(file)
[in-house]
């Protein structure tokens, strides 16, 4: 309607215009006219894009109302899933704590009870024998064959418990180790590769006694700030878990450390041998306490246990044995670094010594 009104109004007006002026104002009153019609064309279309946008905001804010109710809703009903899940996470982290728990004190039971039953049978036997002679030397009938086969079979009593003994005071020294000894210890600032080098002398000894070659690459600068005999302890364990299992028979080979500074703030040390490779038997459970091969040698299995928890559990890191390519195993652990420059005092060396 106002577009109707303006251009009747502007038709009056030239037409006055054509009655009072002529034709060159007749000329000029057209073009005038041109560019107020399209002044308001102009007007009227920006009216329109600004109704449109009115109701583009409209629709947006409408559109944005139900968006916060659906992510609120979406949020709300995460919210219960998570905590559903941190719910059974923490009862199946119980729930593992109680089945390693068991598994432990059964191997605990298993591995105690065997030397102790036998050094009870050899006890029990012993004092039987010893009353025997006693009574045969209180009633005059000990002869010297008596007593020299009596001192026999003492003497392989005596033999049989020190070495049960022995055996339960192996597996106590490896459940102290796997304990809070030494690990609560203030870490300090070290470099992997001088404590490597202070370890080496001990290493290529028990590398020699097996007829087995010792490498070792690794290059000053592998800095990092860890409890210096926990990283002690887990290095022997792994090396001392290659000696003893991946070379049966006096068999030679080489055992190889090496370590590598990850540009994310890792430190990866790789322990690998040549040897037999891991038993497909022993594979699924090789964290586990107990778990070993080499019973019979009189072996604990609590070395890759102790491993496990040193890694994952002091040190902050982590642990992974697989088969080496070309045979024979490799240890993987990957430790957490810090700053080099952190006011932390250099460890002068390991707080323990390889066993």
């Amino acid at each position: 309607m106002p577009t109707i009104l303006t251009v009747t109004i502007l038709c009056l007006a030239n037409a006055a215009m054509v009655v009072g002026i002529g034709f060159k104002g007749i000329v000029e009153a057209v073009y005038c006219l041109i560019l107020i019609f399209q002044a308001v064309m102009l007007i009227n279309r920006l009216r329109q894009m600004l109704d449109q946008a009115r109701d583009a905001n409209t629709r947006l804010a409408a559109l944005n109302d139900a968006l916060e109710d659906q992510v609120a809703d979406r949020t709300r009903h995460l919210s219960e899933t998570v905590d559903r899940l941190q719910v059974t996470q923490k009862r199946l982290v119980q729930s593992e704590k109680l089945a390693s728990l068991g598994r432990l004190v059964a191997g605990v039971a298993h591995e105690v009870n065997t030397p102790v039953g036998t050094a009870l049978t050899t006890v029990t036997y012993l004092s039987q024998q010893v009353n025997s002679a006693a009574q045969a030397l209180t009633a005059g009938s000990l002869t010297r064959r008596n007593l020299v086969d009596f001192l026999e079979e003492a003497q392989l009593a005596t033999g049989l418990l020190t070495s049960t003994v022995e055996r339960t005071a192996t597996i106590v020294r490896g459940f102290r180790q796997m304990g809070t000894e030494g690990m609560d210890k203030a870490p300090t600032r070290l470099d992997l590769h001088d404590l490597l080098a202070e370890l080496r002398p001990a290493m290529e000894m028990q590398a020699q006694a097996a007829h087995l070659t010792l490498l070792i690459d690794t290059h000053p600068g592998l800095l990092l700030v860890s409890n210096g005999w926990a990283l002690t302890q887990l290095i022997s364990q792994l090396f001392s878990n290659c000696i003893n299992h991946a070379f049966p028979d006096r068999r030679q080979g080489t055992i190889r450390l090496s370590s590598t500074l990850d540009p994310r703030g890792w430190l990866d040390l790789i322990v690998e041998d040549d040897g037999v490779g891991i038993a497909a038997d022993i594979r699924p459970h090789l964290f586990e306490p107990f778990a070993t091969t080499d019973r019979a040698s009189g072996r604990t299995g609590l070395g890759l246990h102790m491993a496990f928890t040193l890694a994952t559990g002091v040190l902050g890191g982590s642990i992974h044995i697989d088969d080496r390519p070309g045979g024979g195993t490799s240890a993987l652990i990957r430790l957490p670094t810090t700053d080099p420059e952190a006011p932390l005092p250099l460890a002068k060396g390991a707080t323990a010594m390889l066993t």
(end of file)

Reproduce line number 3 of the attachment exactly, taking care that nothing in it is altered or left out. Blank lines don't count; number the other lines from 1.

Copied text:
């Amino acid at each position: 309607m106002p577009t109707i009104l303006t251009v009747t109004i502007l038709c009056l007006a030239n037409a006055a215009m054509v009655v009072g002026i002529g034709f060159k104002g007749i000329v000029e009153a057209v073009y005038c006219l041109i560019l107020i019609f399209q002044a308001v064309m102009l007007i009227n279309r920006l009216r329109q894009m600004l109704d449109q946008a009115r109701d583009a905001n409209t629709r947006l804010a409408a559109l944005n109302d139900a968006l916060e109710d659906q992510v609120a809703d979406r949020t709300r009903h995460l919210s219960e899933t998570v905590d559903r899940l941190q719910v059974t996470q923490k009862r199946l982290v119980q729930s593992e704590k109680l089945a390693s728990l068991g598994r432990l004190v059964a191997g605990v039971a298993h591995e105690v009870n065997t030397p102790v039953g036998t050094a009870l049978t050899t006890v029990t036997y012993l004092s039987q024998q010893v009353n025997s002679a006693a009574q045969a030397l209180t009633a005059g009938s000990l002869t010297r064959r008596n007593l020299v086969d009596f001192l026999e079979e003492a003497q392989l009593a005596t033999g049989l418990l020190t070495s049960t003994v022995e055996r339960t005071a192996t597996i106590v020294r490896g459940f102290r180790q796997m304990g809070t000894e030494g690990m609560d210890k203030a870490p300090t600032r070290l470099d992997l590769h001088d404590l490597l080098a202070e370890l080496r002398p001990a290493m290529e000894m028990q590398a020699q006694a097996a007829h087995l070659t010792l490498l070792i690459d690794t290059h000053p600068g592998l800095l990092l700030v860890s409890n210096g005999w926990a990283l002690t302890q887990l290095i022997s364990q792994l090396f001392s878990n290659c000696i003893n299992h991946a070379f049966p028979d006096r068999r030679q080979g080489t055992i190889r450390l090496s370590s590598t500074l990850d540009p994310r703030g890792w430190l990866d040390l790789i322990v690998e041998d040549d040897g037999v490779g891991i038993a497909a038997d022993i594979r699924p459970h090789l964290f586990e306490p107990f778990a070993t091969t080499d019973r019979a040698s009189g072996r604990t299995g609590l070395g890759l246990h102790m491993a496990f928890t040193l890694a994952t559990g002091v040190l902050g890191g982590s642990i992974h044995i697989d088969d080496r390519p070309g045979g024979g195993t490799s240890a993987l652990i990957r430790l957490p670094t810090t700053d080099p420059e952190a006011p932390l005092p250099l460890a002068k060396g390991a707080t323990a010594m390889l066993t």